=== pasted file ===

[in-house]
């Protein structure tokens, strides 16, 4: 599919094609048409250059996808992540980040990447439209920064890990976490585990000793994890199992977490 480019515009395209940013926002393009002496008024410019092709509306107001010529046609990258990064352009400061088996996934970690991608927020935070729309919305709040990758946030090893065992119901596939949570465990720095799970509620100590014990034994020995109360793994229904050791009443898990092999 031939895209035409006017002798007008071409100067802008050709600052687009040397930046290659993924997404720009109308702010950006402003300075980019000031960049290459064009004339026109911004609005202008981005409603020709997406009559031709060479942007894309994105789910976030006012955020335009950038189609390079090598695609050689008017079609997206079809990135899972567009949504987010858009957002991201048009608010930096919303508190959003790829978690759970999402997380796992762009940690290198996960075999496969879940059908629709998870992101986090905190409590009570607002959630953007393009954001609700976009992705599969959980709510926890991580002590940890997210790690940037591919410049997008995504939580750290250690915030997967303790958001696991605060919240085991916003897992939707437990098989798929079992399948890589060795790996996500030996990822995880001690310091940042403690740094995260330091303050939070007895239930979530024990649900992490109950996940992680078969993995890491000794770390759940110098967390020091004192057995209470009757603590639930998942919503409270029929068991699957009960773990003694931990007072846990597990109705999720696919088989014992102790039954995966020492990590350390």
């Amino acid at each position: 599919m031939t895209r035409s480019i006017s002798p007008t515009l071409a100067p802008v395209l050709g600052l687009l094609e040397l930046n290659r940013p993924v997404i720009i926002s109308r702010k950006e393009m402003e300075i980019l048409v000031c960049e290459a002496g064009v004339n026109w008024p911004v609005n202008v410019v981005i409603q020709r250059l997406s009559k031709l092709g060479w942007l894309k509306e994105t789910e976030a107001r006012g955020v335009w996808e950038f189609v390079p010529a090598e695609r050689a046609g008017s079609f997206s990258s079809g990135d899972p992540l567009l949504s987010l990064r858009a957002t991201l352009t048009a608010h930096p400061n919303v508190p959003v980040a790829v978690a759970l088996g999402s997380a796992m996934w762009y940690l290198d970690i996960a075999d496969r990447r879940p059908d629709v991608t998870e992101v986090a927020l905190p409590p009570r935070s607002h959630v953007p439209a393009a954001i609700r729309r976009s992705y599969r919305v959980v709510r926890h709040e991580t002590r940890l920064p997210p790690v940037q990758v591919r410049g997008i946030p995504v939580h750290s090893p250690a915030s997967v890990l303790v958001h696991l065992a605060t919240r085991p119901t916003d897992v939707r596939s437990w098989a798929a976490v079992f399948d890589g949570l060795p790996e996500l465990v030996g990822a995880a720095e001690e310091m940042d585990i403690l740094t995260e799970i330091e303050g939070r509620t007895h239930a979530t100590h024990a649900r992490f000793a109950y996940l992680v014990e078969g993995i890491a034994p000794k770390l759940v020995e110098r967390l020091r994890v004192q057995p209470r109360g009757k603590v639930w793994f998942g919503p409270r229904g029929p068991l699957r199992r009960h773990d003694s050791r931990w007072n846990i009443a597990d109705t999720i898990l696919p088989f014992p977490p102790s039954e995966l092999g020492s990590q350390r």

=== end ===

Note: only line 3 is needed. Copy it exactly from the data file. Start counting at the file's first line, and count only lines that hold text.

């Amino acid at each position: 599919m031939t895209r035409s480019i006017s002798p007008t515009l071409a100067p802008v395209l050709g600052l687009l094609e040397l930046n290659r940013p993924v997404i720009i926002s109308r702010k950006e393009m402003e300075i980019l048409v000031c960049e290459a002496g064009v004339n026109w008024p911004v609005n202008v410019v981005i409603q020709r250059l997406s009559k031709l092709g060479w942007l894309k509306e994105t789910e976030a107001r006012g955020v335009w996808e950038f189609v390079p010529a090598e695609r050689a046609g008017s079609f997206s990258s079809g990135d899972p992540l567009l949504s987010l990064r858009a957002t991201l352009t048009a608010h930096p400061n919303v508190p959003v980040a790829v978690a759970l088996g999402s997380a796992m996934w762009y940690l290198d970690i996960a075999d496969r990447r879940p059908d629709v991608t998870e992101v986090a927020l905190p409590p009570r935070s607002h959630v953007p439209a393009a954001i609700r729309r976009s992705y599969r919305v959980v709510r926890h709040e991580t002590r940890l920064p997210p790690v940037q990758v591919r410049g997008i946030p995504v939580h750290s090893p250690a915030s997967v890990l303790v958001h696991l065992a605060t919240r085991p119901t916003d897992v939707r596939s437990w098989a798929a976490v079992f399948d890589g949570l060795p790996e996500l465990v030996g990822a995880a720095e001690e310091m940042d585990i403690l740094t995260e799970i330091e303050g939070r509620t007895h239930a979530t100590h024990a649900r992490f000793a109950y996940l992680v014990e078969g993995i890491a034994p000794k770390l759940v020995e110098r967390l020091r994890v004192q057995p209470r109360g009757k603590v639930w793994f998942g919503p409270r229904g029929p068991l699957r199992r009960h773990d003694s050791r931990w007072n846990i009443a597990d109705t999720i898990l696919p088989f014992p977490p102790s039954e995966l092999g020492s990590q350390r």